Messenger catches up with former leaders of the Seventh-day Adventist Church in Canada. This month, we talk with Doug Devnich.
You grew up in Saskatchewan. What was that like?
I am the eighth in a family of nine children. We lived on a farm where I learned what it means to work. At age 13 I was shoveling grain, milking cows, cleaning the barn and occasionally driving the tractor in the fields. My childhood was wonderful, with parents and siblings who shared their love with me. We did not have a lot of resources, but my parents were faithful to God and we grew up being closely connected with the Viceroy Adventist Church. Our home was a welcoming place to which many friends came. One attraction was that my mother was a great cook and plenty of food was at the ready.
What did you study at Canadian University College and later at Andrews University?
My parents wanted to ensure that the last three of us at home would be able to attend CUC, so we moved temporarily to Rosedale Valley near the academy and the college. I took grades 11 and 12 there, and then I studied at the college and completed a bachelor’s degree in theology in 1963. In 1964 I graduated with an M.A. from Andrews University. Later I went back to Andrews to earn an Ed.D.
When did you discover your calling?
I first sensed the desire to be a minister when I was yet a child at home. My dad repeatedly planted the idea in my head. I made my decision to commit to it at a Saskatoon campmeeting while hearing a sermon by W. B. Ochs, a former president of the SDACC. The inspiration of that time never left me.
Tell us how and where you began your work for the church.
After the first two years of college studies, for some reason I questioned my earlier choice to be a minister. So, having taken a minor in education, I received the required certification and went to teach in Penticton to test if I would like teaching better than preaching. By the time the year ended, I became strongly fixed on my calling to be a minister and returned the next year to CUC. Pastoral ministry for Rene and me began in Saskatoon. As an associate with Ron Watts, I had an excellent orientation to ministry. My first district on my own was Prince Albert, Waldheim and Rosthern. If I could use a colloquial expression, “I was in seventh heaven.”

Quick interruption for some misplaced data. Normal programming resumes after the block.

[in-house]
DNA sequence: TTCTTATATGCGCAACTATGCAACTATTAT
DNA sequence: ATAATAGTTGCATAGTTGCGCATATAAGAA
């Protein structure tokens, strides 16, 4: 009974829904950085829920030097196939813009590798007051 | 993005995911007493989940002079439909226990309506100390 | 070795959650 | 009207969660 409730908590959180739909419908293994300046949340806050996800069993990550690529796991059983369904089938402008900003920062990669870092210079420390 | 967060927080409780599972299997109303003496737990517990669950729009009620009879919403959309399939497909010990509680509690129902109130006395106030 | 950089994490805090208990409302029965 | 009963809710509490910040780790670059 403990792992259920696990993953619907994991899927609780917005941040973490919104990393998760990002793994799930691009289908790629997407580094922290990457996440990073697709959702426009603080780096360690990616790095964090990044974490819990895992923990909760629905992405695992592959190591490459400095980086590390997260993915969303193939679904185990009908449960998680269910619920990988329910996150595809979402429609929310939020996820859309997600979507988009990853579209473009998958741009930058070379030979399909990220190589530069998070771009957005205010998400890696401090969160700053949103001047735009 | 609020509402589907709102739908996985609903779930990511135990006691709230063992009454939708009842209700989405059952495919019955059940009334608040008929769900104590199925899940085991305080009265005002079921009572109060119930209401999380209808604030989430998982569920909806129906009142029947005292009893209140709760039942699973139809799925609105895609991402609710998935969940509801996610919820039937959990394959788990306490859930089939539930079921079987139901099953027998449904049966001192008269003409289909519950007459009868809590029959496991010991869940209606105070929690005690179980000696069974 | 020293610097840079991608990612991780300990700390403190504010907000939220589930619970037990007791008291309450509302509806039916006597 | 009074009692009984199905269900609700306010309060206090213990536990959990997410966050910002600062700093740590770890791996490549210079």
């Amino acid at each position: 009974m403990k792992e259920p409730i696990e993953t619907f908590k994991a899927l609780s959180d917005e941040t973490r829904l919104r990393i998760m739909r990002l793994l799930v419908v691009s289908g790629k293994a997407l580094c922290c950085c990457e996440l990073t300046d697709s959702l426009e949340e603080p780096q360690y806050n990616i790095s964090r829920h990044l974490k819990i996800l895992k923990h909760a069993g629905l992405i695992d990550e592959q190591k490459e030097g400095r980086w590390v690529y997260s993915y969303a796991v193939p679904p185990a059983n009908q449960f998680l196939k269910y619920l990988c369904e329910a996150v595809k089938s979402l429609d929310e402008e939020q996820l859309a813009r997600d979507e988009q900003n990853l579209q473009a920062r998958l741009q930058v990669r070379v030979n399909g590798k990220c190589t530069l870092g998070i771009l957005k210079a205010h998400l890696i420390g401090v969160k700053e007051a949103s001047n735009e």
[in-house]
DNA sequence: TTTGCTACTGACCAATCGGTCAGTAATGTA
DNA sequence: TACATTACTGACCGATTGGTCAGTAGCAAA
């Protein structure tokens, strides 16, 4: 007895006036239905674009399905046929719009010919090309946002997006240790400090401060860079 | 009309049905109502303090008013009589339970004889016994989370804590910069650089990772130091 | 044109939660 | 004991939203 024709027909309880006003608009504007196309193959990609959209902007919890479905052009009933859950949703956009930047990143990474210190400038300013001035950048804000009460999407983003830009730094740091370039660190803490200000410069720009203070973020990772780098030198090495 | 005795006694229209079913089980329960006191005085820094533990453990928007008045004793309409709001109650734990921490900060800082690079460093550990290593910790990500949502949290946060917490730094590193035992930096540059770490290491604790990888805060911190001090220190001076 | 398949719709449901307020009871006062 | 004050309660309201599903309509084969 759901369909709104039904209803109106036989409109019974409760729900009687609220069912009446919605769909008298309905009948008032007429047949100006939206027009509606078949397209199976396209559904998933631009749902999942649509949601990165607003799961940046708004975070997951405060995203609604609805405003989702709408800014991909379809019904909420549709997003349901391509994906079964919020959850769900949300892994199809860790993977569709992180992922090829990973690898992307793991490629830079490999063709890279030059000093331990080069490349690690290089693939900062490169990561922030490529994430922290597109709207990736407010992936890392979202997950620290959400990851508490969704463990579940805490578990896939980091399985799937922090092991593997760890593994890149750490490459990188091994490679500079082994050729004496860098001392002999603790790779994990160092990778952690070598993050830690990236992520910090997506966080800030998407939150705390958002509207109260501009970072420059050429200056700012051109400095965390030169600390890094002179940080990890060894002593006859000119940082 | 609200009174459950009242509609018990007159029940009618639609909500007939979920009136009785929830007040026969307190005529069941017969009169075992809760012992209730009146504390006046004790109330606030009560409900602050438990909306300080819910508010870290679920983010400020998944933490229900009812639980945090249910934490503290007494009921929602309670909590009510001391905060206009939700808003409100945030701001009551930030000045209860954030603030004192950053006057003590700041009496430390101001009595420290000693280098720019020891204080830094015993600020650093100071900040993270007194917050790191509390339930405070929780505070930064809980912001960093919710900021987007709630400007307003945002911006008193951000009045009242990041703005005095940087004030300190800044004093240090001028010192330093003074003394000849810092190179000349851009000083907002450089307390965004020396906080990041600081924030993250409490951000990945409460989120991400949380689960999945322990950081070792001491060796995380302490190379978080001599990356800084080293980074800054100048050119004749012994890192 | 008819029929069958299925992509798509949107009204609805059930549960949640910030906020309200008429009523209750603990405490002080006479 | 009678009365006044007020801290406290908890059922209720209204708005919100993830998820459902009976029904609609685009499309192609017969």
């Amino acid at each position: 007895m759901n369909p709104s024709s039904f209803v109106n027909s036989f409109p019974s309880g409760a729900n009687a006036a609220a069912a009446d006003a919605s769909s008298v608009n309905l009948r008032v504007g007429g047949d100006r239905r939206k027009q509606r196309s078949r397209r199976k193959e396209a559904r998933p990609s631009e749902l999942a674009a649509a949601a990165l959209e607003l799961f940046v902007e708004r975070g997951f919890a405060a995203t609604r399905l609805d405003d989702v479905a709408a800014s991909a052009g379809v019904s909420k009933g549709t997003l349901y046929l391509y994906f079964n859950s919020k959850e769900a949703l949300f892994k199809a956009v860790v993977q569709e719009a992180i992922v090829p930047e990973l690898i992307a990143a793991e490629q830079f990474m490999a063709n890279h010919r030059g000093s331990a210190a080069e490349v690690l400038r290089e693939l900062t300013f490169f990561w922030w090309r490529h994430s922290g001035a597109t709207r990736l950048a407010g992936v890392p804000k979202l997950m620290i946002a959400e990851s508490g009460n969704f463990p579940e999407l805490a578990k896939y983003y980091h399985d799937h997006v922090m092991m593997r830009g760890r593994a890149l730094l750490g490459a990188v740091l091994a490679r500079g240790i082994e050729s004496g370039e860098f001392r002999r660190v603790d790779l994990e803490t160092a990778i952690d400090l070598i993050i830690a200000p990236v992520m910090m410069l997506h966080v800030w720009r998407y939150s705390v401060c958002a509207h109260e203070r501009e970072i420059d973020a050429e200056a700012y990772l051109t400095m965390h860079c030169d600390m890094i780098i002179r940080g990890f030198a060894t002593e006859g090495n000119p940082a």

What are some of the memories you have about pastoral ministry in Canada?
A special memory is when we were pastoring in Regina. It was decided that the church school, which had been closed for several years, needed to be reopened. We set up the school in a Sabbath school room. We had the teacher in place and six students interested in coming. On the morning when school was to begin, at about 7:30 a.m., a parent called and said he/she would be cancelling his/her plans and the children would go back to the public school. In a few minutes after that call, another parent called indicating the same withdrawal of plans. Essentially, since regulations required us to have at least six students to operate a school, with the impending cancellations, the whole effort to begin a school was in jeopardy. So, on my own initiative, I called the parents back and said, “I will be coming by your homes to pick up your children and take them to the new church school.” It worked. For several days I provided the transportation until we quickly purchased a school bus and secured a driver. That was the beginning of today’s Curtis-Horne Christian School in Regina.
What was your reaction, when you were first called to serve as president?
When I was chosen to lead the Seventh-day Adventist Church in Canada, I took it on with readiness and gusto. I envisioned great changes in the church that were needed in order to respond meaningfully to a developing new mindset among the younger members. I came to believe that they wanted an economically efficient church organization. And I was convinced that the goal of the church must become less law-oriented and more gospel-centered in belief and practice.
Where are you now?
Rene and I live in Oshawa, close to our son, Paul and family. I greatly enjoy life. My relationship with Jesus is stronger than ever. For hobbies and exercise, I walk almost daily up to seven kilometers, and I ride the bicycle and motorcycle. Sometimes I preach in local churches. The Adventist Church has been the matrix of a full life for me and I am so grateful for the church and all the gifts that God has given me.
Interview by: Alexandra Yeboah, Messenger Staff Writer